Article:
Over a million developers have joined DZone.
{{announcement.body}}
{{announcement.title}}

Study explores the market for healthcare wikis

DZone's Guide to

Study explores the market for healthcare wikis

·
Free Resource

Early last year I looked at a recent paper that explored just where doctors tend to get their information from.  Perhaps surprisingly, Wikipedia came out very highly, with over half of all physicians regularly citing the site.

I say it’s a surprise, because there remains a sense that the site is not one of the more trustworthy sources of information on the web.

Indeed, this is a topic I touched upon in a recent blog that looked at how university students get their information.  The study was a staunch defender of Wikipedia, suggesting that not only is it a great source of information, but that professors should be using the site more to ensure the information is as accurate as possible.

Of course, this demand for accurate information has led to various offshoots in healthcare that have used the Wiki platform but have attempted to curate knowledge from more ‘trusted’ sources.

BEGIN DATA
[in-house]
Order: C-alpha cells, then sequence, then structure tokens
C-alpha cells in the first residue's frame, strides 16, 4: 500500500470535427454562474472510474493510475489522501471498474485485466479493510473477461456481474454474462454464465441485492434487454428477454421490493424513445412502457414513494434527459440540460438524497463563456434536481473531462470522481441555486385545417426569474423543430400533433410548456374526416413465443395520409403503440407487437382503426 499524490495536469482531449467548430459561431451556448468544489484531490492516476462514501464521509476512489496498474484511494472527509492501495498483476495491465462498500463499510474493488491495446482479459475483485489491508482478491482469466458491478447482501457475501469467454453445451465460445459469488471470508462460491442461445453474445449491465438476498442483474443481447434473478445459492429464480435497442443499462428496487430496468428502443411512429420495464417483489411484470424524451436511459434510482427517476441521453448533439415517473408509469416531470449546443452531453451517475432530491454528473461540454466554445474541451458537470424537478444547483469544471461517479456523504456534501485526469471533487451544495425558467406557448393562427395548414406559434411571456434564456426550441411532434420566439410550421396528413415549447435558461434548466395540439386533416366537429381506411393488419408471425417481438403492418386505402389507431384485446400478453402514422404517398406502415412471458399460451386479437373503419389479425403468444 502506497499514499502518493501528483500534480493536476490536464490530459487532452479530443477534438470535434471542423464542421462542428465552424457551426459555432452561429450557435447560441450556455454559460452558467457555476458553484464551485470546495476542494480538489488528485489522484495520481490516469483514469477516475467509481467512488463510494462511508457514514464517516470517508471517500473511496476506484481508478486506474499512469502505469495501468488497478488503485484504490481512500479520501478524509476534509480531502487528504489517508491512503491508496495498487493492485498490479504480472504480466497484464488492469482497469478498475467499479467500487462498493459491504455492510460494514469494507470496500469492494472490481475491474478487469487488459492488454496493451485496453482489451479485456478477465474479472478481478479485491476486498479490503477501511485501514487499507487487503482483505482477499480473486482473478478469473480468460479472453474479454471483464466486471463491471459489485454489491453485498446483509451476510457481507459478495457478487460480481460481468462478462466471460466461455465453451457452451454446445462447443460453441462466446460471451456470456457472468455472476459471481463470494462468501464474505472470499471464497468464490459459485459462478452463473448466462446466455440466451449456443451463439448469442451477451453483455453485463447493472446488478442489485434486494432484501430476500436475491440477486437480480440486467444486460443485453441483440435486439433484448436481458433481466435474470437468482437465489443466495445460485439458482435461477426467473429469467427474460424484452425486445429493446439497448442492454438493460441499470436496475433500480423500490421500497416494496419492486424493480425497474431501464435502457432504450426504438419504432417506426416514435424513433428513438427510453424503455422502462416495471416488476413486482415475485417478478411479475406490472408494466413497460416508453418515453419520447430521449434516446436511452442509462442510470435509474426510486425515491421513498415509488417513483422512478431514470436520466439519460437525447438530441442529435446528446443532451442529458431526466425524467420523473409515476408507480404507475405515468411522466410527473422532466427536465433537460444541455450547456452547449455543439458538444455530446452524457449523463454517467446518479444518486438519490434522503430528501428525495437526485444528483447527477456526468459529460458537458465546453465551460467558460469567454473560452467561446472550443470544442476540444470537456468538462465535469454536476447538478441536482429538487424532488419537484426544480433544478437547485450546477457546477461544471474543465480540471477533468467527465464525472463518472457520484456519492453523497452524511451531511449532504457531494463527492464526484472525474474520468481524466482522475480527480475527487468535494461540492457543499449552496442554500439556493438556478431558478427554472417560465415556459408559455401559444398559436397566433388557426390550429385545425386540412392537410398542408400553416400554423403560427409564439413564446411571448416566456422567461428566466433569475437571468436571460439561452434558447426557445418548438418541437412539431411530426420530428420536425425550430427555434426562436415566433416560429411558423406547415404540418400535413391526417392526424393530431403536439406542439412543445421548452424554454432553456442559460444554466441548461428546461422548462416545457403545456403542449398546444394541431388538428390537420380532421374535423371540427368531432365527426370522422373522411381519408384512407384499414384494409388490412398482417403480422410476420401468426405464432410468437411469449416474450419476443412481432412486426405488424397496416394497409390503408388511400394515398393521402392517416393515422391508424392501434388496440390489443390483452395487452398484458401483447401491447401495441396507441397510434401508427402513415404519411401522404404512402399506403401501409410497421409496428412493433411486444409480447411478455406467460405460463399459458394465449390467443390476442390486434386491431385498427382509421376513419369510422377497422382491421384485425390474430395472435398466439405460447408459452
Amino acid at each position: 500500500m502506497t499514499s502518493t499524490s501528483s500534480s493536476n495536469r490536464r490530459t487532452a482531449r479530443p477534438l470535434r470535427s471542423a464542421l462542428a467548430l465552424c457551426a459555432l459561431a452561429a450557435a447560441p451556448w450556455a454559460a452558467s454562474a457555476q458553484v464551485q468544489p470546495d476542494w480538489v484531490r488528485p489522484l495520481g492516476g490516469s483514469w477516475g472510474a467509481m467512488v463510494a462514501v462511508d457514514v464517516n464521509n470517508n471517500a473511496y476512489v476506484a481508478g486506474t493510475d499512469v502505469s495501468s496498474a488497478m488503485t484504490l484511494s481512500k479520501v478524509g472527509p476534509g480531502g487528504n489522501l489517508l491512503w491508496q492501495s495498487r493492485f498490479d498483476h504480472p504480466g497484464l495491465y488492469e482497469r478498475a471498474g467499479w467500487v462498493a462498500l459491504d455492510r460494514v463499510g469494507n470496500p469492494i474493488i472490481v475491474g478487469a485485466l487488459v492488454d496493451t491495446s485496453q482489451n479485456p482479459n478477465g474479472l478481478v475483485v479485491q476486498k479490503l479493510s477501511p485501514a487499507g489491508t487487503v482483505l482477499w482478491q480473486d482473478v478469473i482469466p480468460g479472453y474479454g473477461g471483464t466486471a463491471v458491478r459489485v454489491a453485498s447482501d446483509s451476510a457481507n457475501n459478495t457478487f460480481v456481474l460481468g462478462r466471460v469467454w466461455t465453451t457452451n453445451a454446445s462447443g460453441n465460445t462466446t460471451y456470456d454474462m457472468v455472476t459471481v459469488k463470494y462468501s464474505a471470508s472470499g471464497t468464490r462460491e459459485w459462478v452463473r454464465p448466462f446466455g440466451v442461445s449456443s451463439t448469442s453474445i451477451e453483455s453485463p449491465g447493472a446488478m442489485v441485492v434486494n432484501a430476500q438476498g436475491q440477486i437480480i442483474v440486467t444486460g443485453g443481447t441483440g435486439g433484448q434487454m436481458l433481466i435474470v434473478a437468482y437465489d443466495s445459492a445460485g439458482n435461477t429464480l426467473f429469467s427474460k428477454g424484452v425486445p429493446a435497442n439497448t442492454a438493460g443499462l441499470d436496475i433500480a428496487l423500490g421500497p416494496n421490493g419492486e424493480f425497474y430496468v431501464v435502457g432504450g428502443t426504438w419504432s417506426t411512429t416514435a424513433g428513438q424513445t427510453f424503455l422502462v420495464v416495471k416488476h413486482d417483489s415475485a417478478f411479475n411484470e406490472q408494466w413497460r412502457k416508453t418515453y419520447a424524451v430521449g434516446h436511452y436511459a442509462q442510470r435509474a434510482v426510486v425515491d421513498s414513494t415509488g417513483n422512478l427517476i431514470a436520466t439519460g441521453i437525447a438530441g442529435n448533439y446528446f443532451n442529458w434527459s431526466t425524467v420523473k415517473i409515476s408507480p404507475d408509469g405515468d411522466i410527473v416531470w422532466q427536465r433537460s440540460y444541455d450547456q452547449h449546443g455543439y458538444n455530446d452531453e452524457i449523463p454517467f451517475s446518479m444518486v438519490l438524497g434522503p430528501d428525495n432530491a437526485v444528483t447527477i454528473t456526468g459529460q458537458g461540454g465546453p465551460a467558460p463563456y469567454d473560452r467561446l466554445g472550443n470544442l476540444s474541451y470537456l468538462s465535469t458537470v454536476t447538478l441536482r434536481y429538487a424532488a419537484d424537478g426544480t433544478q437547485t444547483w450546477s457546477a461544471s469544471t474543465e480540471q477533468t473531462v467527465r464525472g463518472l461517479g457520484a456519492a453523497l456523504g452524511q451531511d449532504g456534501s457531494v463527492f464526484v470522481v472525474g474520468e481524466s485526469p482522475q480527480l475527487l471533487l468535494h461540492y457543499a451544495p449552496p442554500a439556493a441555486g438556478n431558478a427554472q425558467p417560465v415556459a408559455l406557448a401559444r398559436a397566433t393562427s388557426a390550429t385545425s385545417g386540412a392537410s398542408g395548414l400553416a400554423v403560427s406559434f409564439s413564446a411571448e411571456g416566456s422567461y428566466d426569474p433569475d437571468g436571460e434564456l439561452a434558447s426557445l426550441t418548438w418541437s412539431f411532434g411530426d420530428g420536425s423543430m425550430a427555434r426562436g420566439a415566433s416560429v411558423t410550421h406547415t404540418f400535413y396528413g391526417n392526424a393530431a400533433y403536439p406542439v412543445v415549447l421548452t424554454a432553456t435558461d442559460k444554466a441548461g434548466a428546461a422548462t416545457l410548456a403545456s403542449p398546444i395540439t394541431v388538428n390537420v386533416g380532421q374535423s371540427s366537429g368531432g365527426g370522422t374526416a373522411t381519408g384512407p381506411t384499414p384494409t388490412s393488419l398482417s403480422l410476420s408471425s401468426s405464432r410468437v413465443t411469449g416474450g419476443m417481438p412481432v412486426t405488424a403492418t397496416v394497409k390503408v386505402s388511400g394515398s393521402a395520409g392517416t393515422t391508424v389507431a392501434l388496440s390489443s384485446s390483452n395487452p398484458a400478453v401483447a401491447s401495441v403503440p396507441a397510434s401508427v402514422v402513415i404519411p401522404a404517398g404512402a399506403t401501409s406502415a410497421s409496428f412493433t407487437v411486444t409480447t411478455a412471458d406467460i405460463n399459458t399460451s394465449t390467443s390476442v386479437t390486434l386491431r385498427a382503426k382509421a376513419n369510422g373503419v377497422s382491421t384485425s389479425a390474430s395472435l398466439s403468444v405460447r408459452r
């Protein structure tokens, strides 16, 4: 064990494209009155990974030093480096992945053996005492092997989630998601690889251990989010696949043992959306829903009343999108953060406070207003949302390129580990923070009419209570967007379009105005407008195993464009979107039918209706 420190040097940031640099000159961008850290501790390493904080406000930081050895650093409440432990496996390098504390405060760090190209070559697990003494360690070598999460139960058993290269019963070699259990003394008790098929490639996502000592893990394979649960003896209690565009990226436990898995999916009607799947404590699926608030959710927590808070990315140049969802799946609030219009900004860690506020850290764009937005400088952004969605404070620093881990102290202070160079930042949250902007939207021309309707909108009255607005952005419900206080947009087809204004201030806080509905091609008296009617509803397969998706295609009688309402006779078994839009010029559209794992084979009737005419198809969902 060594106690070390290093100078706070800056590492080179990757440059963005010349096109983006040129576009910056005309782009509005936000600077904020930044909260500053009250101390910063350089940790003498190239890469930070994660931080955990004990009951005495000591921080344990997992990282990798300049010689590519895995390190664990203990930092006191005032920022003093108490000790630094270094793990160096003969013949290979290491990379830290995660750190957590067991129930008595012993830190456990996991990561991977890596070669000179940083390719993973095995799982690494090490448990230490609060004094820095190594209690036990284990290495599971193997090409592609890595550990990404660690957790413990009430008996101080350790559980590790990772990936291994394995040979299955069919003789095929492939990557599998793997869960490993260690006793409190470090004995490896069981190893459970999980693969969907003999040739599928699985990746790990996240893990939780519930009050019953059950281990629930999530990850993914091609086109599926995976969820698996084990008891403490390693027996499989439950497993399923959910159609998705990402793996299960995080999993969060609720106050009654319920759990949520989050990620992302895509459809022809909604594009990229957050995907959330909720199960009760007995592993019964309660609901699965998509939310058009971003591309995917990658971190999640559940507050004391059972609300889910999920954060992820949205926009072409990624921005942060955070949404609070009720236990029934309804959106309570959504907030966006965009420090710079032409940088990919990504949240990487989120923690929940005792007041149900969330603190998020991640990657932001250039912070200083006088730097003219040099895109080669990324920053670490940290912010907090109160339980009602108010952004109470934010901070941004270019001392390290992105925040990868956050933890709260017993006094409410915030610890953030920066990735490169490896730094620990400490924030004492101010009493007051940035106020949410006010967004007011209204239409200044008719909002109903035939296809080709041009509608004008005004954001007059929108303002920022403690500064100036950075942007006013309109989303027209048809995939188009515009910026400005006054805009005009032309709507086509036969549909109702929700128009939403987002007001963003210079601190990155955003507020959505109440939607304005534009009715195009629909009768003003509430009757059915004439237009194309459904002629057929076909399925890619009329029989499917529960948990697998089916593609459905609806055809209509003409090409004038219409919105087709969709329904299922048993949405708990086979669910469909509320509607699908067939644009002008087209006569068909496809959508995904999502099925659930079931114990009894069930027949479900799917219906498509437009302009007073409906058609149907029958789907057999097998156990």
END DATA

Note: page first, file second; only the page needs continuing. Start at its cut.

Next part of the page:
A recent paper explores a collection of these projects.

The analysis utilized the Health On the Net (HONcode) principles for collaborative websites to judge how accurate and useful the various Wikis were. The content was judged on things like readability as well as editorial quality and transparency.

In total, 25 wikis were explored, with 16 of these focusing on a particular theme. The owners of each wiki represent a diverse pool, with ten run by specific organizations, six by individuals, four by private companies, two by universities and two by scientific societies.

Interestingly, ten of the communities required users to supply their credentials before being given editing rights, with just one wiki using any kind of standardized peer review system.

In terms of participation, the results revealed that physicians were regular contributors to 22 of the 25 wikis. There was much less participation from medical students, who contributed to just nine, with the lay person contributing to just four.

The average number of articles per wiki was found to be just 620, with each article receiving on average 17 revisions. In terms of activity, only five were found to be particularly robust, with many struggling for activity, and two ceasing to exist after the study was completed.

It seems inevitable that there will be a large amount of churn in the sector, with only the strongest wikis surviving.  Whether we are likely to see a sizeable shift away from Wikipedia however remains to be seen.

Original post

Topics:

Opinions expressed by DZone contributors are their own.

{{ parent.title || parent.header.title}}

{{ parent.tldr }}

{{ parent.urlSource.name }}